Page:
Clean designs make up the third trend in the helmets sector for FW17/18. “The look and feel of helmets are becoming cleaner and more trick. This is driving experimentation in new materials and finishes and raising the bar for the industry,” says Andy from Bern. Brunotti agree that “clean silhouettes” are all the rage, as do Head, who see the “strong trend towards clean, urban aesthetics is remaining,” which they translate as “technical, clean and modern.” Flav from Rossignol adds that “round shapes with a few sharp lines for character are still an important characteristic in most of the new helmets,” and TSG notice an “increased demand for single coloured helmets that match well to goggle/outerwear,” as CEO Ruedi Herger mentions. Picture Organic match them with their outerwear, as do Oakley, Salomon and Brunotti, who facilitate cross-merchandising between helmets, goggles and outerwear, while Mivida match the “colour of the outer shell with all accessories.”
Next to a wide range of colours offered by Bern, Oakley and Brunotti we’ll see more earthy tones from Giro, TSG and Salomon, but also colour blocking (Brunotti & Rossignol), colour gradients (TSG) and tone-in-tone (Brunotti). Neon colours are coming back a bit (Bern), and are here to stay for the kids as they improve “safety on the slopes” as Flav from Rossignol points out. Smith have a new blend of “black designs with white detailing, white designs with black detailing,” and TSG offer “glossy black graphics on matte black shells.” Those who like it a bit more wild find unique prints “like a small stripe and a leopard print,” at Brunotti, an Alpine Camo graphic at Oakley and denim-look from Picture.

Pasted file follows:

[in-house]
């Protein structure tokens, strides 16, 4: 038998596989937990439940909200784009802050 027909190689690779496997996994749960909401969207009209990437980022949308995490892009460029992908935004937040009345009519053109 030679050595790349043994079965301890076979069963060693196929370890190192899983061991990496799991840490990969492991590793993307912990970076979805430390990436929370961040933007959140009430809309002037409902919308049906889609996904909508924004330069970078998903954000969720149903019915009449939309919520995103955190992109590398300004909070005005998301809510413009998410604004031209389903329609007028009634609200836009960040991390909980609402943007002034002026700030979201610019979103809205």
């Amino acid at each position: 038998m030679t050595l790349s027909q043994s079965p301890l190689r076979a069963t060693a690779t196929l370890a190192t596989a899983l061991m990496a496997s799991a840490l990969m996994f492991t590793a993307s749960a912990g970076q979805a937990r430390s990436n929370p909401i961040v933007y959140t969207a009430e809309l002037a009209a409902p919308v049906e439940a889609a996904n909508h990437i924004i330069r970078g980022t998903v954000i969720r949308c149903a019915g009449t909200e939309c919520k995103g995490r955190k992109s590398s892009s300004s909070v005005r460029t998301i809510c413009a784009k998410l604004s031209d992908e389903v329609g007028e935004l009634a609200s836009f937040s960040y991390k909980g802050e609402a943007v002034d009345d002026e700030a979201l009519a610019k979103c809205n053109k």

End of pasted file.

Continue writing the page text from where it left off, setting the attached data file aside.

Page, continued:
The FW17/18 season sees a lot attention to details which are “very important to be able to create those looks and feels,” says Mattia from Giro. These include “textiles with heather effect, faux leather integration and vintage climbing cords straps,” from Salomon, “heather suedes and leather, canvas, rip stop and ballistic fabric,” from Giro and “reflective mesh or perforated nubuk leather,” from Head.
ABS is staying popular “for super strong shells,” which TSG combine with “thin PE for super light shells and EVA foam for shock absorption”. Oakley’s MOD5 features a hybrid shell design: “a full in-mold shell and an ABS hard shell material covering the front and side portions of the helmet,” explains Mike Turner, Helmet Product Line Manager. Giro work with a new material called Textreme Carbon, that is used in other industries like Formula 1 cars and allows for “a lighter, stiffer and stronger shell that helps to manage different types of energies.”